Timezone issues aside, we now do have the technology to make teaching in other countries possible. Why think about this?
According to UNICEF, like many countries Madagascar needs to improve educational opportunities for children. The country faces many challenges including “dilapidated and overcrowded classrooms with few learning materials” with regular cyclone damage hindering improvement and causing loss of already inadequate school materials. There are limited funds available for rebuilding.
What about qualified teachers? Over half of all “primary school teachers are recruited by parents’ associations and have limited or no training” and there is a “lack of money to pay teachers recruited by the community.”
Technology makes it possible for us to change this or at least to ameliorate it. I am not suggesting teaching a class via Skype, although that would be possible in many circumstances. I am not suggesting a lot of time be involved either, but imagine if most teachers volunteered for 1 hour a week to share their expertise. What could be achieved?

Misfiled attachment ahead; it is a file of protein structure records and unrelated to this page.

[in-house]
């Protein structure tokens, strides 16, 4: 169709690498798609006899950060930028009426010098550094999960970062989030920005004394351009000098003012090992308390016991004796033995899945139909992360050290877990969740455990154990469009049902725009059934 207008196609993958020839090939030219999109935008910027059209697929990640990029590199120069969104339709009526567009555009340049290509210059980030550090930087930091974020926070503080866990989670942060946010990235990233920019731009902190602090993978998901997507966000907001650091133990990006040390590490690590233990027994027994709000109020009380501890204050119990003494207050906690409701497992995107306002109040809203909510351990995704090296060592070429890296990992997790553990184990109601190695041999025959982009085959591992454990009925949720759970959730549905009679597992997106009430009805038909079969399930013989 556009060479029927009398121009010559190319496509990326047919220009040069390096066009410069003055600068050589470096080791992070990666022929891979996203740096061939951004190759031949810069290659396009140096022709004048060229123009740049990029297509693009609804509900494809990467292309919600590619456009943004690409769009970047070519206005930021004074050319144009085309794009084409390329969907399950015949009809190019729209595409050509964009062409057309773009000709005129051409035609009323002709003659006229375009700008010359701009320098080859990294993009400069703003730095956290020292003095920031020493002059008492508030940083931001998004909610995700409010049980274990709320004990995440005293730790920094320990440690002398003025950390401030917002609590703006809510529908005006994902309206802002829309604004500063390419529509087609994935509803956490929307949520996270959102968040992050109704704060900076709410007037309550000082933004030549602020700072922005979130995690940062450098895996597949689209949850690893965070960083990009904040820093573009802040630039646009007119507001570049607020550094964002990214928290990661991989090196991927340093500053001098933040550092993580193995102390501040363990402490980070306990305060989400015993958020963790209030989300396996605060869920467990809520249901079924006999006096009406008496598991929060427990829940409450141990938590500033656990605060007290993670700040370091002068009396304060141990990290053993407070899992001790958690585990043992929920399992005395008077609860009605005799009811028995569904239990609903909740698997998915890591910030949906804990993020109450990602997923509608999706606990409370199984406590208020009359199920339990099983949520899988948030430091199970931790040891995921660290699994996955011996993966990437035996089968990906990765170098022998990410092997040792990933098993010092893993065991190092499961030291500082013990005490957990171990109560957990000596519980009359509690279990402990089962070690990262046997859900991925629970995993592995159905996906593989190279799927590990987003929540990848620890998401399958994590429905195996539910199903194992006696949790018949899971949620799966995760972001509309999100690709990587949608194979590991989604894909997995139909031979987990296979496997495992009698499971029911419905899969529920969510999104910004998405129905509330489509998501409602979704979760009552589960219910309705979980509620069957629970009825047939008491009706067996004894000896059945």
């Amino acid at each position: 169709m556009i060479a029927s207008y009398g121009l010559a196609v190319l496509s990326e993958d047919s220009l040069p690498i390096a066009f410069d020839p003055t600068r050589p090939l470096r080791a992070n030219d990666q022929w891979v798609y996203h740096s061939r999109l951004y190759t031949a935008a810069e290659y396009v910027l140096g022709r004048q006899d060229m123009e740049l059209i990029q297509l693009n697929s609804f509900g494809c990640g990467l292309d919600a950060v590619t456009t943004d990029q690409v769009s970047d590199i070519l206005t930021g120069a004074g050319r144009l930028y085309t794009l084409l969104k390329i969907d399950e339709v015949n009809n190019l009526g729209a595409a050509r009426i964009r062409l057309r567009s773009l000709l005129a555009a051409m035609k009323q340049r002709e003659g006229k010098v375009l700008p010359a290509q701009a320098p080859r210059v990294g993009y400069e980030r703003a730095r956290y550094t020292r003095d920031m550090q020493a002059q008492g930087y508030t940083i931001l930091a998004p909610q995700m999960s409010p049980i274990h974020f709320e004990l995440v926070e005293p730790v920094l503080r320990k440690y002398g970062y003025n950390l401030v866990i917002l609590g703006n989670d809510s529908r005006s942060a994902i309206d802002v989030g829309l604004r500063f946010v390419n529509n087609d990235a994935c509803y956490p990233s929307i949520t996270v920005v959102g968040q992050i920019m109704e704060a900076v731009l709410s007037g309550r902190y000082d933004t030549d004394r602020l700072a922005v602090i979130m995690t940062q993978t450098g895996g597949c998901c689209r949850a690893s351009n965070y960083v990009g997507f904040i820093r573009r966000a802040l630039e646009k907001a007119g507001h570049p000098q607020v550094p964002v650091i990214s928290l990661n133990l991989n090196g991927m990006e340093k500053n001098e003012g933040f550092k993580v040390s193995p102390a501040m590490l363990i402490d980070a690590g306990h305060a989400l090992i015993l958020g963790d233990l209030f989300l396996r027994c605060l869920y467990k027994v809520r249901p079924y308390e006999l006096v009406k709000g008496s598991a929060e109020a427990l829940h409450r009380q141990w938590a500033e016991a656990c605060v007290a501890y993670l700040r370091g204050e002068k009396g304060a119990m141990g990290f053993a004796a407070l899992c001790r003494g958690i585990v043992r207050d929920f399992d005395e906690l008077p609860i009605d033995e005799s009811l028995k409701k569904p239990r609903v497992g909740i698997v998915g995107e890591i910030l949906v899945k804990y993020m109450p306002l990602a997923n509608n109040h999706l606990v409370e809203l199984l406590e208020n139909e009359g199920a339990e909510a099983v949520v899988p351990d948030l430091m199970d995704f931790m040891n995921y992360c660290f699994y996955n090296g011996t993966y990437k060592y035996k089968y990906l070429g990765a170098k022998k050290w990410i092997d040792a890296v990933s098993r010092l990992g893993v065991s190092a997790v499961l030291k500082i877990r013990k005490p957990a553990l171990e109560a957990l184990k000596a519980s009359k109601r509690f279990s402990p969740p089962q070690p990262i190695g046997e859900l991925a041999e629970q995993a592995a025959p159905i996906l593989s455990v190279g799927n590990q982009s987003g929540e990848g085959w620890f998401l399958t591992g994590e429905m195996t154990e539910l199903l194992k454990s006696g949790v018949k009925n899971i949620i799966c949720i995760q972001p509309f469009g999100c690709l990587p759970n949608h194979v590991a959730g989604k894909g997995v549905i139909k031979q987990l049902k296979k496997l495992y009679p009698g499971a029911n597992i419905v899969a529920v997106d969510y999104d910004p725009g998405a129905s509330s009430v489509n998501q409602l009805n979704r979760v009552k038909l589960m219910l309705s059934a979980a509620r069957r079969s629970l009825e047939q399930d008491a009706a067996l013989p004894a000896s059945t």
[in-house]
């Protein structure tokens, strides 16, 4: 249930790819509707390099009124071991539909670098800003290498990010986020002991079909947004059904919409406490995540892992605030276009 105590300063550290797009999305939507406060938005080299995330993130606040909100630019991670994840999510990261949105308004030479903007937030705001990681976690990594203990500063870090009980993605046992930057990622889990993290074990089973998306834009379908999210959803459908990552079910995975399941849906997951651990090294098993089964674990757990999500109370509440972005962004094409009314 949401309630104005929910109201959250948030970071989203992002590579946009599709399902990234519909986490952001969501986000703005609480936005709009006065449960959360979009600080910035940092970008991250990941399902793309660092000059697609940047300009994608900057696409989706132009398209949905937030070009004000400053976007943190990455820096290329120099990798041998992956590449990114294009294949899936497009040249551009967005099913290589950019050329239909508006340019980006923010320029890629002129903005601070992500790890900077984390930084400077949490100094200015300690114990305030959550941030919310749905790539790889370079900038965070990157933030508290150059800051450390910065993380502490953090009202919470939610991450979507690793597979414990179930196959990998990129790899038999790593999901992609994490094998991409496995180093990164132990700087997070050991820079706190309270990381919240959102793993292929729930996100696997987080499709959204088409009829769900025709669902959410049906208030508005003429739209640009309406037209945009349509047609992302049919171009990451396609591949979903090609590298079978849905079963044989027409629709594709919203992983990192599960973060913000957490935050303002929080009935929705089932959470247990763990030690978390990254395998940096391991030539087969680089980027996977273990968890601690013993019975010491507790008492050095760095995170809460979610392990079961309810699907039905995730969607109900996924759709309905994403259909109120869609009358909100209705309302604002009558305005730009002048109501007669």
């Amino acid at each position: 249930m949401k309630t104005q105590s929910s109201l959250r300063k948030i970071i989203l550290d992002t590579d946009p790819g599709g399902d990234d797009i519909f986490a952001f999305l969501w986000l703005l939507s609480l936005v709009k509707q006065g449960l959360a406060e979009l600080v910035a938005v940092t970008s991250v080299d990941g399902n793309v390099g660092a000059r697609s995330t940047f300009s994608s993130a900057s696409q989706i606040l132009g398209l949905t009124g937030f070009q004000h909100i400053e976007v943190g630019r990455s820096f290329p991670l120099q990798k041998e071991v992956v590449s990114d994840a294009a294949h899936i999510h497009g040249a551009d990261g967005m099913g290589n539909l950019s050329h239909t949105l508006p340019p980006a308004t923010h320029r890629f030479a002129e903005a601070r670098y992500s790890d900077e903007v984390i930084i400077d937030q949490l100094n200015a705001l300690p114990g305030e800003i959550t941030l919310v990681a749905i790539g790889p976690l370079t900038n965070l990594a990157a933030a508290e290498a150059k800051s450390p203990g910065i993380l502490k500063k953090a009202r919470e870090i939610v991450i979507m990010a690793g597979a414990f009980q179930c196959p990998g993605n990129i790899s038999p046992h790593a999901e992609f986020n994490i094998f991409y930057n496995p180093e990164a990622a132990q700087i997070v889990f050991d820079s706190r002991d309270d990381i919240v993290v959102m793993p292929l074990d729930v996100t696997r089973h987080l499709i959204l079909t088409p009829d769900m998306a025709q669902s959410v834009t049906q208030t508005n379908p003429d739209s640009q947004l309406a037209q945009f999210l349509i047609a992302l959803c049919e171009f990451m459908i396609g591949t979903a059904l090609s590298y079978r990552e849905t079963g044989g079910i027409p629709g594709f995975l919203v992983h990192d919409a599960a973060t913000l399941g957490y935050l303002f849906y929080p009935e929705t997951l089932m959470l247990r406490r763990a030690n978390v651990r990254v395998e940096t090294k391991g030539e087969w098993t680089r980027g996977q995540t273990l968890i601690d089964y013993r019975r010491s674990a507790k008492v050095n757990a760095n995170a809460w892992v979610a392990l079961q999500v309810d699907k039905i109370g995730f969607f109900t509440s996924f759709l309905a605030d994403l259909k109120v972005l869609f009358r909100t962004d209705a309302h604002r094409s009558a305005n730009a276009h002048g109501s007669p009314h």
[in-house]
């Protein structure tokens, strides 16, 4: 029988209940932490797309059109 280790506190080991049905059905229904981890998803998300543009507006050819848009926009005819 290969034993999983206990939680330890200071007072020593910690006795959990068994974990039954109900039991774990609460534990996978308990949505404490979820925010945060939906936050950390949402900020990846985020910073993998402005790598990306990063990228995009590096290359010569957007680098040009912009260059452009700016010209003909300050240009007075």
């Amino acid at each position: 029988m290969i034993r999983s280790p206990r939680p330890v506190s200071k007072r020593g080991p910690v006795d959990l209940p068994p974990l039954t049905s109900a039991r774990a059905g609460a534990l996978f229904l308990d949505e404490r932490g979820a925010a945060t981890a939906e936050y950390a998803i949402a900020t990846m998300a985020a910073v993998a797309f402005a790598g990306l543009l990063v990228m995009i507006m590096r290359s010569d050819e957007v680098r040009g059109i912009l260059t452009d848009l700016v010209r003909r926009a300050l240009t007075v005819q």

Sure there are problems. What about access to technology for those in poorer areas? This doesn’t just mean having a computer, but reliable Internet access is required. In some places reliable electricity will be required! What about technical support? There could be a language barrier, time zone challenges, political and religious mistrust etc. etc. etc. So does this mean too bad for these children? Does this mean we shouldn’t try to work this out?
What about setting up a mentoring program? As a qualified teacher, could we provide support for a local person recruited by parent groups as mentioned previously?
However it might work, my point is this: technology today makes collaboration between educators, including mentoring and coaching, possible. Imagine the impact such collaboration could have upon the world! Imagine the impact it could have upon the lives of countless children?
Mongolia, Indonesia, Philipines, Borneo, Iraq, Iran, Kuwait, Egypt, Ethiopia, Nigeria, Somalia, Lebanon, Turkey, Brasil, Greece, Sudan, Argentina, Peru, Bolivia, Qatar, Mexico, El Salvador, India, Afghanistan, Japan, Namibia, Congo, Angola, Malawi, Kenya, Rwanda